I am pleased to announce that I have been invited into the secret and mystic society of the Stonecutters...wait...what's that? Its not the Stonecutters? ACC Blogger Roundtable? Okay, well, do they exist the split the rocks of ignorance or is it just a bunch of guys on the internet talking about the ACC? The latter. Well, that's cool, just one request. No hazing please.
Anyway, the ACC Blogger Roundtable is a group of ACC centric bloggers who pass around questions and resolve the great mysteries of the universe such as what brand of hair coloring is used by Mike Krzyzewski. This round of questions is being hosted by the Boston College bloggers BC Interruption who will have a roundup of all the responses to the following questions. Thanks again for including me, my answers after the jump.
1. Virginia Tech and Florida State seemed to acquit the ACC Championship Game well this year, turning in an entertaining 44-33 game in front of a crowd of 72,379 at Bank of America Stadium in Charlotte. Assess the success of the ACC Championship Game in Charlotte in year one. How much of the success can be attributed to the host city, and how much can be attributed to the matchup? A little of A, a little of B?
I'd say a little of both, though had NC State not wet the bed versus Maryland the convergence of Hokie and Wolfpack fans would have been something to behold. The matchup helped attendance and I am sure the folks from Blacksburg were much happier winding their way to Charlotte for the game instead of Florida. As much as the game was a success in attendance(which should not be underscored given what occurred in past games) the ratings were not great. Going against Oklahoma-Nebraska in the Big 12 title tilt does not help nor does the fact the ACC remains somewhat irrelevant in any football discussion. In the final analysis it is a step in the right direction putting the game in Charlotte. The only cure for poor ratings is teams viable in the national title picture, not an easy fix.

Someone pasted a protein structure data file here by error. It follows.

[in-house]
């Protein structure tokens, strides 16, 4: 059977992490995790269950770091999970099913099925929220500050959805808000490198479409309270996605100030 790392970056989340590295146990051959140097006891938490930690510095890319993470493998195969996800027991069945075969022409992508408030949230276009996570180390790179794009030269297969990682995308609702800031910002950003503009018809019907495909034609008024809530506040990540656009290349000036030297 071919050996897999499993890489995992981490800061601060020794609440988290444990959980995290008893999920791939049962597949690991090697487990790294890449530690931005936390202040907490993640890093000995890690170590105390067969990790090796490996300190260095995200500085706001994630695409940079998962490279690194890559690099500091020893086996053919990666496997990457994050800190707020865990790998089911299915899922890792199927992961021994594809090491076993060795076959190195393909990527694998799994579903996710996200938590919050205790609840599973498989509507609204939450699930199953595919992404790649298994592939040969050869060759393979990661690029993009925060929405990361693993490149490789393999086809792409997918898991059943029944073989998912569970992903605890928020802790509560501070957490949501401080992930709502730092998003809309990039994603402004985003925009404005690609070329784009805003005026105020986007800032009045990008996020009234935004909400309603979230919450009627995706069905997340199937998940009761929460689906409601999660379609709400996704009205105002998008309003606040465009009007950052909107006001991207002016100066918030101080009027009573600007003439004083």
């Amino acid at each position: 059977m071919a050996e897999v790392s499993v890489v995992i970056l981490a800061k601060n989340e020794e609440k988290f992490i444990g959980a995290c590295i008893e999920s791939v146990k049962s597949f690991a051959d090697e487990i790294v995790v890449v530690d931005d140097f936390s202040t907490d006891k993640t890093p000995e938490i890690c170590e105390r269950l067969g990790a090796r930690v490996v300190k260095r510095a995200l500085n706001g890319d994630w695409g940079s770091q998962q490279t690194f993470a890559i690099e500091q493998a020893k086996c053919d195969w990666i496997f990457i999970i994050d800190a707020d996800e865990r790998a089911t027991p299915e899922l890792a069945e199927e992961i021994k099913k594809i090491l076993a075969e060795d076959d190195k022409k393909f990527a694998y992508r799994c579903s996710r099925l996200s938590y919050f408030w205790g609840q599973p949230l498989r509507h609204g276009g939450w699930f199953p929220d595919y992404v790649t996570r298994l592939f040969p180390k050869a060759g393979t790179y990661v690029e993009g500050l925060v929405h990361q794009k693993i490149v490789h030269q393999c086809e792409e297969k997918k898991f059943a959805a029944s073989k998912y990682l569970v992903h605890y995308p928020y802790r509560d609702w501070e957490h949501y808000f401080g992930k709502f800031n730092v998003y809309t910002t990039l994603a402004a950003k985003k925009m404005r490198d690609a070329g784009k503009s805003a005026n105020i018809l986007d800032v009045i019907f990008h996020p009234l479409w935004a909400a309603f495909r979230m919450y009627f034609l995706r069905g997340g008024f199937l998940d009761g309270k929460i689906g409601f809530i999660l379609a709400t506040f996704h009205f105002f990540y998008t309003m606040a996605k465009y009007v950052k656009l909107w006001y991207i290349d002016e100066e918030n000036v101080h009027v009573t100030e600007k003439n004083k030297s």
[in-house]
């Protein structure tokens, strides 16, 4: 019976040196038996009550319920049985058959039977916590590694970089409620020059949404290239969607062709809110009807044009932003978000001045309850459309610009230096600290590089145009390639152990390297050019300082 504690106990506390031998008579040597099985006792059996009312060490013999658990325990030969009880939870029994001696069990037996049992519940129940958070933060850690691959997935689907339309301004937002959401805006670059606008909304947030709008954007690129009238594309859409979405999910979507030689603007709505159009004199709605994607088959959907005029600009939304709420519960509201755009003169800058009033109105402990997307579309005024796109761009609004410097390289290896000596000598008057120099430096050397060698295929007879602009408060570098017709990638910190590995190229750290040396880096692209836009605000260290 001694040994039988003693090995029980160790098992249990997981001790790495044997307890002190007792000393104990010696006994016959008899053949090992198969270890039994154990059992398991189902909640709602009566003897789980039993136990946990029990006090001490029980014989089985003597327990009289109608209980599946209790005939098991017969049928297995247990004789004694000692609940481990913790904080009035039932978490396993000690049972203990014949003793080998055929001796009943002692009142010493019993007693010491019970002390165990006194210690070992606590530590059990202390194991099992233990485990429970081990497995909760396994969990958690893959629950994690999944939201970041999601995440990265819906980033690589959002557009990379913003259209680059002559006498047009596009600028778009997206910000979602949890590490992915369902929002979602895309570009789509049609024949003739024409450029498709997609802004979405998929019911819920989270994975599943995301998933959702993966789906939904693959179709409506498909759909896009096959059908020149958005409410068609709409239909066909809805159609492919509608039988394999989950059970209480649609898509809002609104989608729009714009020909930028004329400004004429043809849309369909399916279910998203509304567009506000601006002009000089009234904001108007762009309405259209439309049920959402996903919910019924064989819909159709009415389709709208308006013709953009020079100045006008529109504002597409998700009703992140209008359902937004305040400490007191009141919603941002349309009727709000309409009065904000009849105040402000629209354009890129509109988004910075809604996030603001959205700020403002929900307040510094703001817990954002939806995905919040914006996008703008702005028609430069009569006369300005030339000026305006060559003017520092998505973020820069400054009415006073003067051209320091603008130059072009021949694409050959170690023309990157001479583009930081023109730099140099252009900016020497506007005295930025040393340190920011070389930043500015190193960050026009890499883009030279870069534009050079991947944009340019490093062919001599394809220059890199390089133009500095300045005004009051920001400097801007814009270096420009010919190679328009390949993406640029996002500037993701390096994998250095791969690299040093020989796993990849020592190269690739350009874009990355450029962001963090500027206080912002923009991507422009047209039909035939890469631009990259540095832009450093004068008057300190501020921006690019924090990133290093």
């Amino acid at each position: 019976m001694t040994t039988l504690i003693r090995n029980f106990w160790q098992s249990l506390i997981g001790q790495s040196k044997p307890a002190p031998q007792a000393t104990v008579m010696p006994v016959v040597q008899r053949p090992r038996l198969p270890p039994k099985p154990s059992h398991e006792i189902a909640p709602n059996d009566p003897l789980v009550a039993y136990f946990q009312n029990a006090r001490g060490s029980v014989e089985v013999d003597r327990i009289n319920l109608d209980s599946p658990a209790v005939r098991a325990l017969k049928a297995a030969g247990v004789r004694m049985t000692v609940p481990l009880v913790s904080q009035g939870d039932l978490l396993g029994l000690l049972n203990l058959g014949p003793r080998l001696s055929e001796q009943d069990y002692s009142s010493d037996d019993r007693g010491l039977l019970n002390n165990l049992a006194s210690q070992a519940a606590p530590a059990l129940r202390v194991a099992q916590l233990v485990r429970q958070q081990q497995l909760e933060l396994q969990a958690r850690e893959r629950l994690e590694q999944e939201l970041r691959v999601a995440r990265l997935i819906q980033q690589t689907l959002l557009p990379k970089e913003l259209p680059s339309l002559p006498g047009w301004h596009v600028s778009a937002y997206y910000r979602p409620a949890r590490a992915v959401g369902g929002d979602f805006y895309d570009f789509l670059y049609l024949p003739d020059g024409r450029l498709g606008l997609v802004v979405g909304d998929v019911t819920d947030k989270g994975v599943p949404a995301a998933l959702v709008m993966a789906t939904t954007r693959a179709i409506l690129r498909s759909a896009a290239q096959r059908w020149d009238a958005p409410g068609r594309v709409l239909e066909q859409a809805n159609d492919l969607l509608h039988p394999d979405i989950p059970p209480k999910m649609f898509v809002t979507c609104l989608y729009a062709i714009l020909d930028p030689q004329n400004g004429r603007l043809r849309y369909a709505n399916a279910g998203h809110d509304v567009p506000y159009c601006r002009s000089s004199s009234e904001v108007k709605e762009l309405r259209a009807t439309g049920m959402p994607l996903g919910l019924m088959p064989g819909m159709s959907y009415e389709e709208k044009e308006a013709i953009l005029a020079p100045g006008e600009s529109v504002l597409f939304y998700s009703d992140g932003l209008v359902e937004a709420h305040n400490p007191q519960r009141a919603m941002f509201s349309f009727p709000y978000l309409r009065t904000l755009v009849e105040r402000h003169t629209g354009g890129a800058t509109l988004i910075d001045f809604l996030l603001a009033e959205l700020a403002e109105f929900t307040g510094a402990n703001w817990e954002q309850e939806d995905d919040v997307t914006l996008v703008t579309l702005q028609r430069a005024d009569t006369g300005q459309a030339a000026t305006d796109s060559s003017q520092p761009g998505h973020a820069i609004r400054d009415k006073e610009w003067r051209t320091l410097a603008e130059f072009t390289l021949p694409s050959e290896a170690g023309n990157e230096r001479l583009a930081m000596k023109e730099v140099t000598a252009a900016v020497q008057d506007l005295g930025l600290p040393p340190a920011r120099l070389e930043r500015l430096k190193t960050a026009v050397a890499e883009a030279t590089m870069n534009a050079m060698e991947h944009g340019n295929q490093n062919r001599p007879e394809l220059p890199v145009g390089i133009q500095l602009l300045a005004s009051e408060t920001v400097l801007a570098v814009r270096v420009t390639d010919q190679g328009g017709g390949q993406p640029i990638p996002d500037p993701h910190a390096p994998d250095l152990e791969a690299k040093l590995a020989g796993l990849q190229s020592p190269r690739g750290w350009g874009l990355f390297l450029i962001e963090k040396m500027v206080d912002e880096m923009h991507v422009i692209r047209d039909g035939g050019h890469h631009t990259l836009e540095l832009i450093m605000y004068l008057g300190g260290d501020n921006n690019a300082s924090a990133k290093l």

2. Would you like to see Charlotte become the permanent home of the ACC Football Championship? Or would you be in favor of some alternate Championship Game format? (continuing to rotate the location, move to campus a la the Pac 12, etc.) Explain.
Being a "basketball guy" I like the idea of a centralized permanent location for the title game. I hate it when the ACC Tournament is moved around and prefer it remain in Greensboro, mainly for historical reasons though Charlotte is also a good place for the event. In football, Charlotte seems like an ideal spot given how easily fans from most schools can reach it. I suppose another option would be FedEx Field in Landover, MD which is several hours further north but still not as far flung from most schools as Florida is. I am not a fan of the campus model since it essentially hands one team a significant advantage over the other. Since the schedule is unbalanced, rewarding one school over another for a better record vs a potentially weaker schedule strikes me as unfair.